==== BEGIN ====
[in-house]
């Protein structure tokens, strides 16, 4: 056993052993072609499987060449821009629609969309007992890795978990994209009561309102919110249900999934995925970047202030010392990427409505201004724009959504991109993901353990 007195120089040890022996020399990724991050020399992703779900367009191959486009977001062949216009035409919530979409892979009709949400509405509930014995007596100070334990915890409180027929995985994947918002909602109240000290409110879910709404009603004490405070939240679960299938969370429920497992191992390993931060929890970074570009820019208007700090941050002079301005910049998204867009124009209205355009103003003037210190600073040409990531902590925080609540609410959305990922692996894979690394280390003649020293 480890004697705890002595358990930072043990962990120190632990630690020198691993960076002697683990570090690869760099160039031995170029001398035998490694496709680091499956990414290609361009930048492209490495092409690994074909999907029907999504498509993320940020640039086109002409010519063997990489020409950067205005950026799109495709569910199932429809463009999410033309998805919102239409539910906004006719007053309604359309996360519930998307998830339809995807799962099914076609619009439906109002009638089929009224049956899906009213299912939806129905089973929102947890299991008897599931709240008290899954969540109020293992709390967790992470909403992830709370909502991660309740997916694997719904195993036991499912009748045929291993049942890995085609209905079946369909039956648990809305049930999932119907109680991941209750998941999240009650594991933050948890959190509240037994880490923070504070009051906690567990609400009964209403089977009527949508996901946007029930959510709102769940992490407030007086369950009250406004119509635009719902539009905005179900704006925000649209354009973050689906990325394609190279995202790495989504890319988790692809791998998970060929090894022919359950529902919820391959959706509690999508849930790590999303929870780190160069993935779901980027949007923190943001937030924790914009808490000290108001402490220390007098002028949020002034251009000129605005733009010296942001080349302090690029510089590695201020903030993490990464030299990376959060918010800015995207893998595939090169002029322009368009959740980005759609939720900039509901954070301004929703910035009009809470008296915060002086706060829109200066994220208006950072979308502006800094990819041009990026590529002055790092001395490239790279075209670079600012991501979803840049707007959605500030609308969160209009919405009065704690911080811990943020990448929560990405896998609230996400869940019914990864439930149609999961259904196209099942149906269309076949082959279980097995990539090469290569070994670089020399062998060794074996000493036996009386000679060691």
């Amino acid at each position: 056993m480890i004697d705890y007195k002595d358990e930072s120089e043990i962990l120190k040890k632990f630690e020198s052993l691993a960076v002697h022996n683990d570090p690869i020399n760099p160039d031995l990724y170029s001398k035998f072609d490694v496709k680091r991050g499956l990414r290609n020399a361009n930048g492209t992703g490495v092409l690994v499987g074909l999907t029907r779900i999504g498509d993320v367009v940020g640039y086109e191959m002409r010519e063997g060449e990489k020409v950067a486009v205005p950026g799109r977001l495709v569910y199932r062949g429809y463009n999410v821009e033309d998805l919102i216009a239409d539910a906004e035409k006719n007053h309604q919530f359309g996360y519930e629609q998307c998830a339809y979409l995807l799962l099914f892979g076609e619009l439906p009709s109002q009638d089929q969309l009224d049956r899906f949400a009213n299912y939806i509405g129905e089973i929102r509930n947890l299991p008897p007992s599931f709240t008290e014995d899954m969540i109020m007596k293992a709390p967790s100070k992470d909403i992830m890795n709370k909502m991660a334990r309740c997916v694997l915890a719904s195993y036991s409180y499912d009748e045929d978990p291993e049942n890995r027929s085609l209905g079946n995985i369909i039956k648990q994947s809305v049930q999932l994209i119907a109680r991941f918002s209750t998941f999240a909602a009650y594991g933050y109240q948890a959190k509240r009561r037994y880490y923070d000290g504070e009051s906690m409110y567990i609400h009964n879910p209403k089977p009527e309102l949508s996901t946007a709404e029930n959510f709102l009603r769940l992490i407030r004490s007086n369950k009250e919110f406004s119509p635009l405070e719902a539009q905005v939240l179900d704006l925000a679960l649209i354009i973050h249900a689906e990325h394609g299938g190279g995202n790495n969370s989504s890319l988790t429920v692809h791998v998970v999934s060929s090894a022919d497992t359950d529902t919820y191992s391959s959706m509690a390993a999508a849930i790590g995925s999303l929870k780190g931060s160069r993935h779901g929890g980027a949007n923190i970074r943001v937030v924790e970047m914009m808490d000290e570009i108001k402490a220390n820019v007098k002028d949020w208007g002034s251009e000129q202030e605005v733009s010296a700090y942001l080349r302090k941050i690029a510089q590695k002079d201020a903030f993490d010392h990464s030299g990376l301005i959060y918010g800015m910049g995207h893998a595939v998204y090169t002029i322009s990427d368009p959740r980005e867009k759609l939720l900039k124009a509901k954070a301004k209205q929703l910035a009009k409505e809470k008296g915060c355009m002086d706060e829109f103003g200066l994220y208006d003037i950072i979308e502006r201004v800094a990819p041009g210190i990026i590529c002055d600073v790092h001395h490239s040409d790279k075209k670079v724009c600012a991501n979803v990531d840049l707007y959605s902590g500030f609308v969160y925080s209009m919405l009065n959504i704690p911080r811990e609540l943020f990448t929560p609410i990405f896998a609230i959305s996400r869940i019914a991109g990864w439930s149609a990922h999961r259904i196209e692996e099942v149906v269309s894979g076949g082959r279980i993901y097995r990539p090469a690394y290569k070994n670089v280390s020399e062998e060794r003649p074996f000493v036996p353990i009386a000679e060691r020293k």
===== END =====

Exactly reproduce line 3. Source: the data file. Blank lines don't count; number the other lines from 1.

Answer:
């Amino acid at each position: 056993m480890i004697d705890y007195k002595d358990e930072s120089e043990i962990l120190k040890k632990f630690e020198s052993l691993a960076v002697h022996n683990d570090p690869i020399n760099p160039d031995l990724y170029s001398k035998f072609d490694v496709k680091r991050g499956l990414r290609n020399a361009n930048g492209t992703g490495v092409l690994v499987g074909l999907t029907r779900i999504g498509d993320v367009v940020g640039y086109e191959m002409r010519e063997g060449e990489k020409v950067a486009v205005p950026g799109r977001l495709v569910y199932r062949g429809y463009n999410v821009e033309d998805l919102i216009a239409d539910a906004e035409k006719n007053h309604q919530f359309g996360y519930e629609q998307c998830a339809y979409l995807l799962l099914f892979g076609e619009l439906p009709s109002q009638d089929q969309l009224d049956r899906f949400a009213n299912y939806i509405g129905e089973i929102r509930n947890l299991p008897p007992s599931f709240t008290e014995d899954m969540i109020m007596k293992a709390p967790s100070k992470d909403i992830m890795n709370k909502m991660a334990r309740c997916v694997l915890a719904s195993y036991s409180y499912d009748e045929d978990p291993e049942n890995r027929s085609l209905g079946n995985i369909i039956k648990q994947s809305v049930q999932l994209i119907a109680r991941f918002s209750t998941f999240a909602a009650y594991g933050y109240q948890a959190k509240r009561r037994y880490y923070d000290g504070e009051s906690m409110y567990i609400h009964n879910p209403k089977p009527e309102l949508s996901t946007a709404e029930n959510f709102l009603r769940l992490i407030r004490s007086n369950k009250e919110f406004s119509p635009l405070e719902a539009q905005v939240l179900d704006l925000a679960l649209i354009i973050h249900a689906e990325h394609g299938g190279g995202n790495n969370s989504s890319l988790t429920v692809h791998v998970v999934s060929s090894a022919d497992t359950d529902t919820y191992s391959s959706m509690a390993a999508a849930i790590g995925s999303l929870k780190g931060s160069r993935h779901g929890g980027a949007n923190i970074r943001v937030v924790e970047m914009m808490d000290e570009i108001k402490a220390n820019v007098k002028d949020w208007g002034s251009e000129q202030e605005v733009s010296a700090y942001l080349r302090k941050i690029a510089q590695k002079d201020a903030f993490d010392h990464s030299g990376l301005i959060y918010g800015m910049g995207h893998a595939v998204y090169t002029i322009s990427d368009p959740r980005e867009k759609l939720l900039k124009a509901k954070a301004k209205q929703l910035a009009k409505e809470k008296g915060c355009m002086d706060e829109f103003g200066l994220y208006d003037i950072i979308e502006r201004v800094a990819p041009g210190i990026i590529c002055d600073v790092h001395h490239s040409d790279k075209k670079v724009c600012a991501n979803v990531d840049l707007y959605s902590g500030f609308v969160y925080s209009m919405l009065n959504i704690p911080r811990e609540l943020f990448t929560p609410i990405f896998a609230i959305s996400r869940i019914a991109g990864w439930s149609a990922h999961r259904i196209e692996e099942v149906v269309s894979g076949g082959r279980i993901y097995r990539p090469a690394y290569k070994n670089v280390s020399e062998e060794r003649p074996f000493v036996p353990i009386a000679e060691r020293k």